Liquid water on the Martian surface was probably never around for very long, meaning life would have struggled to gain a foothold there.
A new NASA interpretation of mineral-mapping data from more than 350 sites suggests that it was generally found underground, appearing for only short periods on the surface.
The new findings have implications for scientists studying whether life existed on Mars. They support the hypothesis that the many features of water erosion were carved during the brief periods when liquid water was stable at the surface.
"If surface habitats were short-term, that doesn't mean we should be glum about prospects for life on Mars, but it says something about what type of environment we might want to look in," says Bethany Ehlmann, assistant professor at the California Institute of Technology.
"The most stable Mars habitats over long durations appear to have been in the subsurface. On Earth, underground geothermal environments have active ecosystems."
Clays are formed by the interaction of water with rock, with different types of clay minerals deriving from different types of wet conditions.
Over the past five years, researchers have used OMEGA and NASA's Compact Reconnaissance Imaging Spectrometer, or CRISM, instrument on the Mars Reconnaissance Orbiter to identify clay minerals at thousands of locations on Mars. And the types of clays found indicate that there were only small amounts of water on the surface.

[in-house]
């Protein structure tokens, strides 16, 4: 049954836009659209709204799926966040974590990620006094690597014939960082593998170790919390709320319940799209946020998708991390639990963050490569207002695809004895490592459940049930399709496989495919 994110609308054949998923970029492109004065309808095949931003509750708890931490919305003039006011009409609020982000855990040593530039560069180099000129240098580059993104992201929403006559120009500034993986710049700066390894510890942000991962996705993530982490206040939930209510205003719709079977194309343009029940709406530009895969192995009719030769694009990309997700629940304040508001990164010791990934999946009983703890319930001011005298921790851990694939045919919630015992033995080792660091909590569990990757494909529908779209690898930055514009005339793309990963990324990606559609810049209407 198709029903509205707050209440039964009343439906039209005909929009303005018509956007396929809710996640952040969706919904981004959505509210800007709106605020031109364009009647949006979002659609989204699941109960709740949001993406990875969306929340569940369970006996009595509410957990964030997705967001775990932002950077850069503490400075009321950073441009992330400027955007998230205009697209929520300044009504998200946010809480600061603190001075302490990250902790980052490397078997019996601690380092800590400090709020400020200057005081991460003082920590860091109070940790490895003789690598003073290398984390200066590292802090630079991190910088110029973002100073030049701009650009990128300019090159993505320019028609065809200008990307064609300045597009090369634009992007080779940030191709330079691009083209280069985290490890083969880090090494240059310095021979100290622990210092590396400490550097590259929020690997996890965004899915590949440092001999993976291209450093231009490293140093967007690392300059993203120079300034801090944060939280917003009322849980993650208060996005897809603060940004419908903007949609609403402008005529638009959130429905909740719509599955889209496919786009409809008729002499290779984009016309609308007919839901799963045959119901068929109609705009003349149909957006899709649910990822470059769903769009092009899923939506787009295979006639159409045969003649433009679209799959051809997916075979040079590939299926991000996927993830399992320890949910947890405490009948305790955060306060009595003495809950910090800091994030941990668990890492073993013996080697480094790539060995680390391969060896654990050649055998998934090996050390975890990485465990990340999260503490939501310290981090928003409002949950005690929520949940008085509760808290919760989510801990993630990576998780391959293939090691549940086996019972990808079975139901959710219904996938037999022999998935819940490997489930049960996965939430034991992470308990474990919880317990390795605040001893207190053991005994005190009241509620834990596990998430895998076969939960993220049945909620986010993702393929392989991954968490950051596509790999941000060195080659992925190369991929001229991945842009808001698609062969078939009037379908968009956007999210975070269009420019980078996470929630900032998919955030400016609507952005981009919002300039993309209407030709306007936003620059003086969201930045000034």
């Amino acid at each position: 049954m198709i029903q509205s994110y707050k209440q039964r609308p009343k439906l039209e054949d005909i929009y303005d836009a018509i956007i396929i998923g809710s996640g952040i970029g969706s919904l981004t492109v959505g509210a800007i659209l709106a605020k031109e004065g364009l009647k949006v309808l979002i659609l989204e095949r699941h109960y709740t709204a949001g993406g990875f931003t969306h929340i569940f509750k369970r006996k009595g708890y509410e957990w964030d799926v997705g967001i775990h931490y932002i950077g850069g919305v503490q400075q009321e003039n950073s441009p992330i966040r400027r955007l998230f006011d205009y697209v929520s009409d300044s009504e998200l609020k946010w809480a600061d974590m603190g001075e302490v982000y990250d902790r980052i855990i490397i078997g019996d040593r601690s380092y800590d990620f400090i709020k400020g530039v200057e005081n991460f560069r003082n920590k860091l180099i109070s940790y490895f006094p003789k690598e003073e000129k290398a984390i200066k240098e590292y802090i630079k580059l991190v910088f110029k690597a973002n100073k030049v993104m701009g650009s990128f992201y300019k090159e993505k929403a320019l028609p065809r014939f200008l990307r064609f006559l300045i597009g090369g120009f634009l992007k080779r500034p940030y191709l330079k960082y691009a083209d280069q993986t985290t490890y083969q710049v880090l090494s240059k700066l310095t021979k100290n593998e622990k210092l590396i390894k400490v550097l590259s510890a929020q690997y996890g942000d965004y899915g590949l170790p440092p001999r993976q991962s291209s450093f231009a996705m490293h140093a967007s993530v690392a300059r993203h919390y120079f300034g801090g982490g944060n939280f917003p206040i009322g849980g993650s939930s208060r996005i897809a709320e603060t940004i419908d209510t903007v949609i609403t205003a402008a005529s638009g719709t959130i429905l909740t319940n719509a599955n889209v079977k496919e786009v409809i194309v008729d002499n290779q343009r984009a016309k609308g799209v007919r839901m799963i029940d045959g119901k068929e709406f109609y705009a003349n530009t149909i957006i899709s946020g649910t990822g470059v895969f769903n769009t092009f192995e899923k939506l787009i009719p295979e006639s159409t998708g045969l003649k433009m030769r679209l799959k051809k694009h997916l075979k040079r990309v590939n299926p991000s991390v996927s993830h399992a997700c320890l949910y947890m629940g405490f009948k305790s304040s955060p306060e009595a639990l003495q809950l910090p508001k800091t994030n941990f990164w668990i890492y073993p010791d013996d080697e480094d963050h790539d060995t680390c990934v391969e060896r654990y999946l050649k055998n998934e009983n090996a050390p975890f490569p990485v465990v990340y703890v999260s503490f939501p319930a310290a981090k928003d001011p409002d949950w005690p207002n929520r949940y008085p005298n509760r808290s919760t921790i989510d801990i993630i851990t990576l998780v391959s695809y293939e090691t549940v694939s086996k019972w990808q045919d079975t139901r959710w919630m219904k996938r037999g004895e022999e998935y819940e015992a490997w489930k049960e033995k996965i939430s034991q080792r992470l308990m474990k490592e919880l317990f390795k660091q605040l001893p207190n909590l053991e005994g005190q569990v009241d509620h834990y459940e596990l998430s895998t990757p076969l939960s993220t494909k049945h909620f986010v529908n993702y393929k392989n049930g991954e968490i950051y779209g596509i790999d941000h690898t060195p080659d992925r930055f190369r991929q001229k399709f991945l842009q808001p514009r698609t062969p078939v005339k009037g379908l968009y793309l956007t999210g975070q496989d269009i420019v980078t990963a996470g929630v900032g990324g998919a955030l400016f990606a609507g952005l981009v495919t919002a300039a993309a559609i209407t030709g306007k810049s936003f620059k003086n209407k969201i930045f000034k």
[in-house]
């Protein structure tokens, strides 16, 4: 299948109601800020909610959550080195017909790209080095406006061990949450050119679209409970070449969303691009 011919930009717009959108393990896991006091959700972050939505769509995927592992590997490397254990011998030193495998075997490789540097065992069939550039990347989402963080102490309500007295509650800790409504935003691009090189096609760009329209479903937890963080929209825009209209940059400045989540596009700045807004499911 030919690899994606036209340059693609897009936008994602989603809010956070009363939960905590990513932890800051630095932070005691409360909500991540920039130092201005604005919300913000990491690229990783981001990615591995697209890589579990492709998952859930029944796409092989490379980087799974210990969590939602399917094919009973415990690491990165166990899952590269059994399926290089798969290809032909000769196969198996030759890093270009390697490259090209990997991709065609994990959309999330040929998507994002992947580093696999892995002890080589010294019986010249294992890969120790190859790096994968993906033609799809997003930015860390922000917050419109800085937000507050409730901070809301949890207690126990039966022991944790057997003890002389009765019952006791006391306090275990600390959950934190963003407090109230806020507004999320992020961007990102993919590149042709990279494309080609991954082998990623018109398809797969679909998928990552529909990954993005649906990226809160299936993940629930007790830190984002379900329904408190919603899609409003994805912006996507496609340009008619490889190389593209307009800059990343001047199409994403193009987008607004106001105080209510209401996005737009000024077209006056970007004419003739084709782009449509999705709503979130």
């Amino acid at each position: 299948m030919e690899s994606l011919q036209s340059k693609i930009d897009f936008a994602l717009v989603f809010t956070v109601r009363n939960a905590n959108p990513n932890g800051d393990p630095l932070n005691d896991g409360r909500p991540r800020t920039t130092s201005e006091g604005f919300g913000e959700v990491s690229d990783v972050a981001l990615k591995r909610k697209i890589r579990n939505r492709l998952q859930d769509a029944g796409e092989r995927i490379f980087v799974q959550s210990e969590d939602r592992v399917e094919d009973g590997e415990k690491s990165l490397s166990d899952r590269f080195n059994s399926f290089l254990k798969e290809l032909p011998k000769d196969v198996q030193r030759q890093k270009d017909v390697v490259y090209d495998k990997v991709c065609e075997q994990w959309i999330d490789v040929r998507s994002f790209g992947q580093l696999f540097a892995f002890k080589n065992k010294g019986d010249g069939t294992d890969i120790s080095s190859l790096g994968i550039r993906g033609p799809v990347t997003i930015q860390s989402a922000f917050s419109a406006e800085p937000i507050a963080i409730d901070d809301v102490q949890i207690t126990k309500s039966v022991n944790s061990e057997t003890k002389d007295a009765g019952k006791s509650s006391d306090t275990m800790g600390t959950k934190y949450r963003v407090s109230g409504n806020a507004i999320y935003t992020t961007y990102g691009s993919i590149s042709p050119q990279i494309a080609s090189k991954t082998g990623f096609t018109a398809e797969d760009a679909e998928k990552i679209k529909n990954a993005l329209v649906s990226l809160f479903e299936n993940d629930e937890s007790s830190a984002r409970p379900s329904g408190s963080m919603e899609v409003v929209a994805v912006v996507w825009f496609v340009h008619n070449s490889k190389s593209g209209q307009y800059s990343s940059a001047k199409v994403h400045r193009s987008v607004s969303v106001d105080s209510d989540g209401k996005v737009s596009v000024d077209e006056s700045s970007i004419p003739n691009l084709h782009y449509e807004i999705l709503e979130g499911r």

Another clue is detection of a mineral called prehnite, which forms at temperatures above about 400 degrees Fahrenheit - typical of underground hydrothermal environments, rather than surface waters.
"Our interpretation is a shift from thinking that the warm, wet environment was mostly at the surface to thinking it was mostly in the subsurface, with limited exceptions," says Scott Murchie, principal investigator for CRISM.
One of the exceptions may be Gale Crater, the site targeted by NASA's Mars Science Laboratory mission. Launching this year, the Curiosity rover will land and investigate layers that contain clay and sulfate minerals.
NASA's Mars Atmosphere and Volatile Evolution Mission, or MAVEN, set to launch in 2013, may reveal more information, says NASA.